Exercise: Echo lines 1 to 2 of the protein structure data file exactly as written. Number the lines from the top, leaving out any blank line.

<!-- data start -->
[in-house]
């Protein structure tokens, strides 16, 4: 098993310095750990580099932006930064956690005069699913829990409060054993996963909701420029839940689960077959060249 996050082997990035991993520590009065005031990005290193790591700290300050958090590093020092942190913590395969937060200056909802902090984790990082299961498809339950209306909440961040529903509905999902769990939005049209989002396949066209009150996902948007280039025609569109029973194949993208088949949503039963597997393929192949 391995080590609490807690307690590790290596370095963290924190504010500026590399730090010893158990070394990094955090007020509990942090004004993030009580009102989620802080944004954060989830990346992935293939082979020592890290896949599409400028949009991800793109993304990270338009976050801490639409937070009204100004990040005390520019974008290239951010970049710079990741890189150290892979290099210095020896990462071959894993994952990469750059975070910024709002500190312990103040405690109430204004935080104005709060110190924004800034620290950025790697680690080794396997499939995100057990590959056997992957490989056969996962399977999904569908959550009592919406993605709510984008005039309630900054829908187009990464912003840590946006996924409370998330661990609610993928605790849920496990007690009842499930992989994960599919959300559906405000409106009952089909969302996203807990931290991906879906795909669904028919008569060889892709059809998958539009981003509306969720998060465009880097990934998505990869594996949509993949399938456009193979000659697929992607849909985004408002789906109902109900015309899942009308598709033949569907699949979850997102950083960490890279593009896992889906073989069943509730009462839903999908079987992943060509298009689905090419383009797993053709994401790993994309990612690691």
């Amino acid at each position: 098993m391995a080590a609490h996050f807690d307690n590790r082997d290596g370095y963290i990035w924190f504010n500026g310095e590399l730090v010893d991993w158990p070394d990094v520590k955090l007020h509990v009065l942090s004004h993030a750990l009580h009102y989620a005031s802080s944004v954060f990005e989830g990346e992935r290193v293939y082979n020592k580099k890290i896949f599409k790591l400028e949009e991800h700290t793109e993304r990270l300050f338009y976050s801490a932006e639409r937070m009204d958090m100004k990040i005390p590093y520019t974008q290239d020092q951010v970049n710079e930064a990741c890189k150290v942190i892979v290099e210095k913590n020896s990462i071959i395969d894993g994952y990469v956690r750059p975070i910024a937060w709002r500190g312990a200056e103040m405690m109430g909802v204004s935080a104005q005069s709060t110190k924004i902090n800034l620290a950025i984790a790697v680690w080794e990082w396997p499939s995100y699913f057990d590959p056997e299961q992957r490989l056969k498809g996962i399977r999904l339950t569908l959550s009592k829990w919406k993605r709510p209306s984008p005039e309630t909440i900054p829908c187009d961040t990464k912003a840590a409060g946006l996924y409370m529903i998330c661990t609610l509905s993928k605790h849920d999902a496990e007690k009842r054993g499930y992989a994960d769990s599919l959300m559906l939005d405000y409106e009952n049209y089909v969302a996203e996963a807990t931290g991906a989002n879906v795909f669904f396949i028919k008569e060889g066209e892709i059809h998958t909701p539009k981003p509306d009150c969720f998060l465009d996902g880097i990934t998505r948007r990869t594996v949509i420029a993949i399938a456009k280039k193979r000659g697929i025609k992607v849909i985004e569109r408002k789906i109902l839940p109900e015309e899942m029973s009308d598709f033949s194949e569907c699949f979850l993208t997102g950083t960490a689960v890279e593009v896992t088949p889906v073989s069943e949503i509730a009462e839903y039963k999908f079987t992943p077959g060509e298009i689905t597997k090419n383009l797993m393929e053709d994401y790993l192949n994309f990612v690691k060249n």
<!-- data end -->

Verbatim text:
[in-house]
């Protein structure tokens, strides 16, 4: 098993310095750990580099932006930064956690005069699913829990409060054993996963909701420029839940689960077959060249 996050082997990035991993520590009065005031990005290193790591700290300050958090590093020092942190913590395969937060200056909802902090984790990082299961498809339950209306909440961040529903509905999902769990939005049209989002396949066209009150996902948007280039025609569109029973194949993208088949949503039963597997393929192949 391995080590609490807690307690590790290596370095963290924190504010500026590399730090010893158990070394990094955090007020509990942090004004993030009580009102989620802080944004954060989830990346992935293939082979020592890290896949599409400028949009991800793109993304990270338009976050801490639409937070009204100004990040005390520019974008290239951010970049710079990741890189150290892979290099210095020896990462071959894993994952990469750059975070910024709002500190312990103040405690109430204004935080104005709060110190924004800034620290950025790697680690080794396997499939995100057990590959056997992957490989056969996962399977999904569908959550009592919406993605709510984008005039309630900054829908187009990464912003840590946006996924409370998330661990609610993928605790849920496990007690009842499930992989994960599919959300559906405000409106009952089909969302996203807990931290991906879906795909669904028919008569060889892709059809998958539009981003509306969720998060465009880097990934998505990869594996949509993949399938456009193979000659697929992607849909985004408002789906109902109900015309899942009308598709033949569907699949979850997102950083960490890279593009896992889906073989069943509730009462839903999908079987992943060509298009689905090419383009797993053709994401790993994309990612690691």